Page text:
“My nerves are bad to-night. Yes, bad. Stay with me.
“Speak to me. Why do you never speak. Speak.
“What are you thinking of? What thinking? What?
“I never know what you are thinking. Think.”
—”The Wasteland,” T.S. Eliot
“I don’t like the sound of this,” Sam muttered to Dean.
“Me neither,” said Dean, “but what choice have we got?” He sat across from Maya and put the briefcase between his feet. Sam sat at his side, his eyes on the Green Knight.
Maya looked at the Trickster, who hadn’t moved. “You, too.”
“I’m not a part of this,” the Trickster protested. “You just asked me guide them. You didn’t say anything about tests.”
“We’re all a part of this,” Maya said calmly, so the Trickster sat at Dean’s other side with a frustrated sigh.
“Wait,” said Dean, “you asked him?”
“Yes.” She nodded and put the deck of cards in front of Sam. “Shuffle them, please.”
He took the deck and shuffled them, and Dean said, “Who are you? Really?”
“I’m Maya,” she said patiently and thanked Sam when he gave her the deck.
“Yeah, but –”
“I’m Maya,” she said again, looking into his eyes, and Dean thought, maybe, he understood. “Each of you take a card, please.”
“You know what I’m going to get,” the Trickster said as he took a card.
“Yes, I do, but do it anyway, please. Sam, Dean.” They both took cards, and she said, “Turn them over, please.”
The Trickster turned over his. “The Fool. Big surprise.”
“Isn’t it terrible to be an archetype,” Maya said, smiling at him.
Sam turned his over hesitantly, and exhaled when he saw it. “The Tower.”
Dean looked at Maya a moment more, and then the Green Knight whose hand was resting on the handle of his battle axe. He turned over his card and frowned, confused. “The Hanging Man.”
“Okay,” Maya said. “Good. Good start. You, of course, know your path and your destiny,” she said to the Trickster, who nodded and leaned his head on his hand, bored. “Now, Sam. Yours.”
“I’m just happy it’s not the devil card,” Sam said quietly.
Maya reached over and patted his hand. “Don’t be complacent just because it looks benign. The tower is about pride.” Sam frowned and looked down at the card again. “Pride is what keeps us blind to our own faults and to the changes we need to make to be happy. Or in your case, to refuse your destiny.”
“I don’t want my destiny,” Sam said. “I don’t want to be the Antichrist.”
“And yet,” Maya said softly, “you don’t refuse the gifts that come along with the title, do you? Not the powers, the weapons, the strengths . . . the lover.”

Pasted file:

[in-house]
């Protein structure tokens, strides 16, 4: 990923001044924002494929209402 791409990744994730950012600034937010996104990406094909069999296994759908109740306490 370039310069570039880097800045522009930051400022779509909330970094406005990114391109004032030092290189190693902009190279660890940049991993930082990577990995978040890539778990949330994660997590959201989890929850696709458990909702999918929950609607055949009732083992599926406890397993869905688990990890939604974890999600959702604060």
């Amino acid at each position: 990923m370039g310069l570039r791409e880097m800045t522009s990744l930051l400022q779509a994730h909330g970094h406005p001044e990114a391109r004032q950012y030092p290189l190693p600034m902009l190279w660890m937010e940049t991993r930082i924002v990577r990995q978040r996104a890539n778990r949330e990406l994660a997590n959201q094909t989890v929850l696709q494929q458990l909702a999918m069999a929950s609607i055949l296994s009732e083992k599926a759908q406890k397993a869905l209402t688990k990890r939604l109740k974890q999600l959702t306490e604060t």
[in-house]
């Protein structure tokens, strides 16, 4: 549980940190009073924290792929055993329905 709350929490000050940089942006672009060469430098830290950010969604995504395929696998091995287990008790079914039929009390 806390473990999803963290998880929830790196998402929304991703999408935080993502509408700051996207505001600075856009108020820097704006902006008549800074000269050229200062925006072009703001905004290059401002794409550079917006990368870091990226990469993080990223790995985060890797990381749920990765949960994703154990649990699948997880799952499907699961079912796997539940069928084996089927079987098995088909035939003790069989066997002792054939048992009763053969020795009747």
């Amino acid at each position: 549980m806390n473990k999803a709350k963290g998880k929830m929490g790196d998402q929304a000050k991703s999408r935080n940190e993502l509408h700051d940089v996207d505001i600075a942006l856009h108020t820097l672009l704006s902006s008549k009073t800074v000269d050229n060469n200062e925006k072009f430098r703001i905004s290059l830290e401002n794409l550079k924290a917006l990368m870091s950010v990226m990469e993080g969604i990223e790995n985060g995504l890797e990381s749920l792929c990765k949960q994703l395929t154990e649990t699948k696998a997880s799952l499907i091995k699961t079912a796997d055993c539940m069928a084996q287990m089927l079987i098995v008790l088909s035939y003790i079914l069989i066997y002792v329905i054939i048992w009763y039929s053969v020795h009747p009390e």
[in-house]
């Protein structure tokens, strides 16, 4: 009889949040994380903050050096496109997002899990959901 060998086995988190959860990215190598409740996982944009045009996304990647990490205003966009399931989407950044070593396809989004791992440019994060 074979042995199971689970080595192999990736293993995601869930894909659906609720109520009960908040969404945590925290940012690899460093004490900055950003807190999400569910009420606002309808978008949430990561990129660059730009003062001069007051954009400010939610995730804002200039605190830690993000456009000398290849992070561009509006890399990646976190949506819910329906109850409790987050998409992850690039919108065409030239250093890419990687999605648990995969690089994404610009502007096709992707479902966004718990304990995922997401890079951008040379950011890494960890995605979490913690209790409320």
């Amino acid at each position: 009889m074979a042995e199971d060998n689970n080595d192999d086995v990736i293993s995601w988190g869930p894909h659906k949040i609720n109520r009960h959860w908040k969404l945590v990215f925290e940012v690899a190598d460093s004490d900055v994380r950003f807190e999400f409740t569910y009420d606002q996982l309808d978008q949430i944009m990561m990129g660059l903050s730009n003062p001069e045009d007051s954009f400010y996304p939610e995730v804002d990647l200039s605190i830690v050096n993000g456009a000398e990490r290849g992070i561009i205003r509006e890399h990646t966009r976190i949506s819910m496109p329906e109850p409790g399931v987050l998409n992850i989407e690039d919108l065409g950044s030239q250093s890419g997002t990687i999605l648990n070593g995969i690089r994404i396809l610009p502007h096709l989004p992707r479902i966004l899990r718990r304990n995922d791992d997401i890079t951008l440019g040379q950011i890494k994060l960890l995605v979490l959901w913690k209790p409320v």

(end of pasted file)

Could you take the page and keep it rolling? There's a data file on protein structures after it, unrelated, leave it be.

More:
The Green Knight narrowed his eyes at Sam and fingered the handle of his axe a little more blatantly.
“How am I supposed to fight without the advantages I’ve got?” Sam exclaimed. “We are up against something so big –”
“I know what you’re up against,” Maya said. “I know. I also know who and what are on your side. Sam, you’ve been warned time and time again about using those powers, and yet you continue, and you always tell yourself, ‘I’m strong enough. I won’t be tempted.’ But are you, Sam? In your heart, are you?”
Sam’s jaw clenched, and Dean said, “He is,” in a low voice.
“Oh, Dean,” Maya said gently. “Your faith is one of the best things about you.” She said to Sam, “I’m going to give you three words to think about. Pride. Illusion. Change. Okay?”
“Okay,” Sam said. Maya looked at the Green Knight, who was still watching Sam; his gaze met Maya’s and he gave a tiny nod.
“Dean,” Maya said, affection in her tone, and Dean grinned at her. “This is the second time I’ve had to rescue you.”
His grin faded. “I know. I’m sorry.”
“I should have guessed helping you would be a full-time job. You’re a born world-shaker. Oddly enough, this card isn’t about trouble. It’s about contemplation.”
“I keep seeing this,” Dean said. “Hanging men. From trees, from gallows — it’s creeping me out.”
“As well it should. The symbol is following you. I wonder why,” she added softly. She pointed to the card. “Look at his face, though. He’s not suffering. It’s a sacrifice, not an execution. The hanging man sacrifices himself for knowledge and wisdom.”
Dean swallowed hard. “I did that already.”